How to cope in a power cut

A power cut is more than a nuisance; it can result in pricey repairs and may even harmful. Here are some ideas to help keep you safe, help you to save money and live more conveniently during a blackout.

Preparing for power cuts

As utility services are busy trying to restore power, the whole network becomes unstable which can result in unpredictable power surges, often being harmful to electronics. It’s a good idea to go around your home and turn all electronics off during a blackout. Although you should leave just one light switched on so you’ll know when power is restored.

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Bring solar lights inside

Solar lights provide low level lighting at all hours, so you can save your flashlight battery for tasks that require more light. And unlike candles, they will not burn your house. Do not forget to set your outdoor lights outside again to recharge during the day during a blackout.

Beware of carbon monoxide

Carbon monoxide is a colourless, odourless gas that is generated whenever something burns-and has been known to make people ill or even kill them. Make sure you fit working carbon monoxide detectors and replace batteries if needed.

Consider a generator

A generator can provide a lifeline in a prolonged power outage. Whether you need one to keep a business operating or for convenience at home – contact a Generator Rental company at a site like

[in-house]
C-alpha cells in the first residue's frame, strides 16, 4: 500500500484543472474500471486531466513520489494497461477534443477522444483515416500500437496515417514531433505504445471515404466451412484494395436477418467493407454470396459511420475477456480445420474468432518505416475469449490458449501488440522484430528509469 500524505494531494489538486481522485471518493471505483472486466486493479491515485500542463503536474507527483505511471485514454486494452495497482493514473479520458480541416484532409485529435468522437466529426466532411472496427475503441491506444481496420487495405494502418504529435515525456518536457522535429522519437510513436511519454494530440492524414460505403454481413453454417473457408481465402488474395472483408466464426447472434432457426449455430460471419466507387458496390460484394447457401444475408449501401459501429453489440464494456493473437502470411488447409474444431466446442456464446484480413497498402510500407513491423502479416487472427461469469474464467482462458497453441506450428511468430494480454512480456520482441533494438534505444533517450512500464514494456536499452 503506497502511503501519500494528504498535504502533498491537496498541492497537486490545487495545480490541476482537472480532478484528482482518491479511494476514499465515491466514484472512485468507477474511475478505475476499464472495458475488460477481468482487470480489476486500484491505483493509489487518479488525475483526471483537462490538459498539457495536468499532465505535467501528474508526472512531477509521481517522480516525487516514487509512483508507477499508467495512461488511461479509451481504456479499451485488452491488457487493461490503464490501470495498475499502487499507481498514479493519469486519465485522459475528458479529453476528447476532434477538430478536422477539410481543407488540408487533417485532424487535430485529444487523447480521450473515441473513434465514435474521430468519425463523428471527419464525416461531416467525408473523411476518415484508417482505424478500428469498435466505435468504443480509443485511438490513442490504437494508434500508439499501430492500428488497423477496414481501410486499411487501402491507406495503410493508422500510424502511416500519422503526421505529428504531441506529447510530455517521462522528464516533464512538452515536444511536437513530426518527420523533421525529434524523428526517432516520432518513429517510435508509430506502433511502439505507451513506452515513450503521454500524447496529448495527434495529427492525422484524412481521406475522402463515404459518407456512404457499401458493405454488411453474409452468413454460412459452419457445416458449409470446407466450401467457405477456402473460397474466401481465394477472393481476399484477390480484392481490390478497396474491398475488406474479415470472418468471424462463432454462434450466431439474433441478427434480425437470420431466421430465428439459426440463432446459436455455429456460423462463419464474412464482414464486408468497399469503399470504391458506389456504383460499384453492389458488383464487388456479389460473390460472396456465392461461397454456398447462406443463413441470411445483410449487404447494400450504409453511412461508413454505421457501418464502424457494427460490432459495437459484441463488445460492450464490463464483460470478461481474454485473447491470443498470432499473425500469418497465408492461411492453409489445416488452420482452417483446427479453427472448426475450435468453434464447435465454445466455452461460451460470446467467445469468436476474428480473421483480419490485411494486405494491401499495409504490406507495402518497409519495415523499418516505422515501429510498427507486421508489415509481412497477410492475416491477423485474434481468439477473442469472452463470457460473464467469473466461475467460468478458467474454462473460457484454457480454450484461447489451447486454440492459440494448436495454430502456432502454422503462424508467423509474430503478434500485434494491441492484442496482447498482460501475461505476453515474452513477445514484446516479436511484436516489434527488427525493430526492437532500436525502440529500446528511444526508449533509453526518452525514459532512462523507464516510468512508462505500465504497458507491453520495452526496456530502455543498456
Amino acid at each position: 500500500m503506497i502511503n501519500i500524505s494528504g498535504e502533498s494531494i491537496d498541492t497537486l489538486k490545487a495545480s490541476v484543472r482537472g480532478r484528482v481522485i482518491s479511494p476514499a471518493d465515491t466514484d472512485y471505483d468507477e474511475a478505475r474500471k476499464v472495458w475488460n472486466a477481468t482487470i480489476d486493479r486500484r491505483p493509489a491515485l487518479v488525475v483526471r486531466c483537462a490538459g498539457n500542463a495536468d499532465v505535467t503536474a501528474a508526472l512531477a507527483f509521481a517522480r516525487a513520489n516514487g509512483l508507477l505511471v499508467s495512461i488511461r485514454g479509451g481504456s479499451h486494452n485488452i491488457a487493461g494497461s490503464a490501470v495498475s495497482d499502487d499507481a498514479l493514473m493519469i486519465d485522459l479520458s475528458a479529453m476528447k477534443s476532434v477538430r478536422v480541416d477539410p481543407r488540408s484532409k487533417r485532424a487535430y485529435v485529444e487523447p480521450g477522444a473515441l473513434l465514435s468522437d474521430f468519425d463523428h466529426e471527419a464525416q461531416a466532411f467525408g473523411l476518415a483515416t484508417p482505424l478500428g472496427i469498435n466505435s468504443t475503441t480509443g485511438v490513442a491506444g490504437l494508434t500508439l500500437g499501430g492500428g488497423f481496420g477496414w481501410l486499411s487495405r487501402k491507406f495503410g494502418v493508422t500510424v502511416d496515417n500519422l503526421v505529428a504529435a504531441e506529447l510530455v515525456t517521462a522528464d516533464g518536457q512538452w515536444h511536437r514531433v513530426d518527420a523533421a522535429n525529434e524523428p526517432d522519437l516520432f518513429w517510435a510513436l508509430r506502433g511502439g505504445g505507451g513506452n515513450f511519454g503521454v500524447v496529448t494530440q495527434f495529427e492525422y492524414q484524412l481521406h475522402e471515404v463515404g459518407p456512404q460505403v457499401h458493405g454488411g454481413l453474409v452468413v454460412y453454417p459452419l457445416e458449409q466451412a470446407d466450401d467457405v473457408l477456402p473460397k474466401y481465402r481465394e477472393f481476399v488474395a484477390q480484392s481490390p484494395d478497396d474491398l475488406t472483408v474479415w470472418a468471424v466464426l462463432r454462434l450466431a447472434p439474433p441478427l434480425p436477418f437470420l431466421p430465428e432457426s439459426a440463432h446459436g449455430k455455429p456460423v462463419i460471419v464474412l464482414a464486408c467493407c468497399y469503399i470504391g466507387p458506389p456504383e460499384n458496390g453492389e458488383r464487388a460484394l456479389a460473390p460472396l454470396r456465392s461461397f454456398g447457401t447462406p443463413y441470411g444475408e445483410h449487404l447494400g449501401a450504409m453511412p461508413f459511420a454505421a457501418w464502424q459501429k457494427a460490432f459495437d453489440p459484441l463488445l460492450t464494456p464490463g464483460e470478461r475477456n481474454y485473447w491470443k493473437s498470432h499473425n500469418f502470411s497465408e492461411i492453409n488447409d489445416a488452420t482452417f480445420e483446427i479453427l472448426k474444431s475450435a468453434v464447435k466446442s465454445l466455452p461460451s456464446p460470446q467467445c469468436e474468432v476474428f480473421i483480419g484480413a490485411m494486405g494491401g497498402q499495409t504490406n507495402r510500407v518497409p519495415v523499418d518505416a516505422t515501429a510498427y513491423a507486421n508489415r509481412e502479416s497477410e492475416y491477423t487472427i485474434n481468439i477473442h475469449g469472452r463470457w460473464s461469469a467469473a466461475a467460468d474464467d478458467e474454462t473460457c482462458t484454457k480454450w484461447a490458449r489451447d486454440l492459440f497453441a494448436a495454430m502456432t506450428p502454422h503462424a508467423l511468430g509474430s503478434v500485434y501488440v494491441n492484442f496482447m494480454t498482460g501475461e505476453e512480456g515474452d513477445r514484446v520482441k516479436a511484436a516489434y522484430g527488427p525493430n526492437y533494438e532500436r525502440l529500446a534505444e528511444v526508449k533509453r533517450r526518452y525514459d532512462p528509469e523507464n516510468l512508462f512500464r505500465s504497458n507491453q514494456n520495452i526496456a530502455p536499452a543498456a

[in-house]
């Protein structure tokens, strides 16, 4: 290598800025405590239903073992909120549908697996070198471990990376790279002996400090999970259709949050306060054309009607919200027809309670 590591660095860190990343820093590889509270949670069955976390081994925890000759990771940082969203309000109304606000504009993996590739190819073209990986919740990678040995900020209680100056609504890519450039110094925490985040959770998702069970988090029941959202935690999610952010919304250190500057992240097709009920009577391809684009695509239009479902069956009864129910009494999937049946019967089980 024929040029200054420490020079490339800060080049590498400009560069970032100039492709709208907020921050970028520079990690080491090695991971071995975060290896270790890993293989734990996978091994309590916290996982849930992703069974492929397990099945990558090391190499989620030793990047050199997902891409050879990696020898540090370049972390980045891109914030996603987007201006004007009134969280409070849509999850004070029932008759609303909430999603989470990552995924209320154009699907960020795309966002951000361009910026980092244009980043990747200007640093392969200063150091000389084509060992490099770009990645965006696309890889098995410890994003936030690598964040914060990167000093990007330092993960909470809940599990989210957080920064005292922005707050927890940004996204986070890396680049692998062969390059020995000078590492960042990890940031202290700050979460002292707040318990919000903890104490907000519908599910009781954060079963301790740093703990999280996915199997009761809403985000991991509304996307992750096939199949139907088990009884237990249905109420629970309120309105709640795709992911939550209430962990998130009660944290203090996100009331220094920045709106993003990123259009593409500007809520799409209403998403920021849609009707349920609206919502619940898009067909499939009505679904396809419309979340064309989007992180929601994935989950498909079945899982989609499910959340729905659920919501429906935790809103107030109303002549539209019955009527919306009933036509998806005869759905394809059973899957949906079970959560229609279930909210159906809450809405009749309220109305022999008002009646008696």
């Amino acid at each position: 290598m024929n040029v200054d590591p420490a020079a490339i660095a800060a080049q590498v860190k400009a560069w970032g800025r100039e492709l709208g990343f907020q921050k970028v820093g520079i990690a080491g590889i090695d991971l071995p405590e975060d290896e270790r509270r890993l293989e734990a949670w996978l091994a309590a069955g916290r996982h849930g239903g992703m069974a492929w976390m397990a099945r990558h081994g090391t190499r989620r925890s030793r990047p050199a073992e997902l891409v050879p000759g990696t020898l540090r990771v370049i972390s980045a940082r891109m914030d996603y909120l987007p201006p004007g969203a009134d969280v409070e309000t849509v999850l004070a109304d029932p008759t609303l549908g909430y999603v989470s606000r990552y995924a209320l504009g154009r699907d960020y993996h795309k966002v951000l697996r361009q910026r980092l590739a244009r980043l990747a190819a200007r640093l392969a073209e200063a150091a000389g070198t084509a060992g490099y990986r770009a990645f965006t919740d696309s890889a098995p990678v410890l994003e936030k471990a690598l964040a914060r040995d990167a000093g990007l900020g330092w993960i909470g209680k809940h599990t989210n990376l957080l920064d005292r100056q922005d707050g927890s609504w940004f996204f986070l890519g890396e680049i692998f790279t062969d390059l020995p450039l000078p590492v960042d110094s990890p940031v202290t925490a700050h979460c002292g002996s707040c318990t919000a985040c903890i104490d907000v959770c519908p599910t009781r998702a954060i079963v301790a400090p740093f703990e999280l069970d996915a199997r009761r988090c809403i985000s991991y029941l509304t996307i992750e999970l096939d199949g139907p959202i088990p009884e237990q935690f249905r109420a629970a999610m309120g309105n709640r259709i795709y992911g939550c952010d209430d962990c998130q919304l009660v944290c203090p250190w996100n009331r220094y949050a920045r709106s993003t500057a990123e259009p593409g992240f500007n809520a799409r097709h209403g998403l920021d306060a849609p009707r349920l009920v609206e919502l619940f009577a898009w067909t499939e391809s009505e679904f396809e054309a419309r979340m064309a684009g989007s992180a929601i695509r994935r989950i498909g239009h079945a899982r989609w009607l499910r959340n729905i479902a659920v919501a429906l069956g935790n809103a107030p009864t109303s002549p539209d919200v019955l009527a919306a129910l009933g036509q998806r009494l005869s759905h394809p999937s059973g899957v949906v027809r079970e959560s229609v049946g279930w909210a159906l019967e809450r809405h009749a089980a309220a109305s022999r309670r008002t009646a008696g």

Keep the freezer closed

With most freezers, foods will stay frozen for one to three days and below 40 degrees F for a few days, which helps during an outage. As a reminder, tape a “do not open” sign on the door.

Fill the tub

When the lights are off, there is a good chance that the water will stop flowing soon after. Fill bathtubs, sinks and buckets so you have supplies for washing, drinking and flushing toilets. Also remember that you have 40 gallons or more stored in your water heater.

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Charge with your car

When it’s time to recharge your phone or tablet in a blackout, do not forget your car. The battery holds a lot of power to charge things like mobile devices.

Do not take the risk

Outages pose a double risk: you are more likely to get injured in a blackout and less likely to get immediate emergency care. You might fall down the stairs in the dark or injure yourself with tools during a storm cleanup, for example. Should you require assistance, you may find that the emergency services are overrun or ambulances are held up by non-operating traffic lights or fallen tree blockages. Especially during a blackout, think before you act during the blackout.